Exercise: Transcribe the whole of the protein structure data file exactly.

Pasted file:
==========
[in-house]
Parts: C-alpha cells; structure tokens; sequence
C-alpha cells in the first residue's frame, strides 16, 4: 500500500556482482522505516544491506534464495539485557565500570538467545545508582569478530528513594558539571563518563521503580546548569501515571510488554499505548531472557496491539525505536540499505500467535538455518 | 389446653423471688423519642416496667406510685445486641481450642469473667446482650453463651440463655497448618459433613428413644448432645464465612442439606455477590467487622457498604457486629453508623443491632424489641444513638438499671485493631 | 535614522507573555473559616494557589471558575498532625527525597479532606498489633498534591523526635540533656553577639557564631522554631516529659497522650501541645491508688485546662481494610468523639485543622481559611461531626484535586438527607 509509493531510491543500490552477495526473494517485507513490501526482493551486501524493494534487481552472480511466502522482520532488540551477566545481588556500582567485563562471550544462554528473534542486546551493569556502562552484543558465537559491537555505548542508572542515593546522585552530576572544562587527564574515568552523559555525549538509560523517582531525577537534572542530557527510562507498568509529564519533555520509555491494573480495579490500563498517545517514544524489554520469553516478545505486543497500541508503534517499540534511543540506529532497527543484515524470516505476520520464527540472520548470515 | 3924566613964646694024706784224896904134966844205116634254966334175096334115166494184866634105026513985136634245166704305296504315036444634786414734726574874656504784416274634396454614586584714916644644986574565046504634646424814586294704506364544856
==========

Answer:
[in-house]
Parts: C-alpha cells; structure tokens; sequence
C-alpha cells in the first residue's frame, strides 16, 4: 500500500556482482522505516544491506534464495539485557565500570538467545545508582569478530528513594558539571563518563521503580546548569501515571510488554499505548531472557496491539525505536540499505500467535538455518 | 389446653423471688423519642416496667406510685445486641481450642469473667446482650453463651440463655497448618459433613428413644448432645464465612442439606455477590467487622457498604457486629453508623443491632424489641444513638438499671485493631 | 535614522507573555473559616494557589471558575498532625527525597479532606498489633498534591523526635540533656553577639557564631522554631516529659497522650501541645491508688485546662481494610468523639485543622481559611461531626484535586438527607 509509493531510491543500490552477495526473494517485507513490501526482493551486501524493494534487481552472480511466502522482520532488540551477566545481588556500582567485563562471550544462554528473534542486546551493569556502562552484543558465537559491537555505548542508572542515593546522585552530576572544562587527564574515568552523559555525549538509560523517582531525577537534572542530557527510562507498568509529564519533555520509555491494573480495579490500563498517545517514544524489554520469553516478545505486543497500541508503534517499540534511543540506529532497527543484515524470516505476520520464527540472520548470515 | 3924566613964646694024706784224896904134966844205116634254966334175096334115166494184866634105026513985136634245166704305296504315036444634786414734726574874656504784416274634396454614586584714916644644986574565046504634646424814586294704506364544856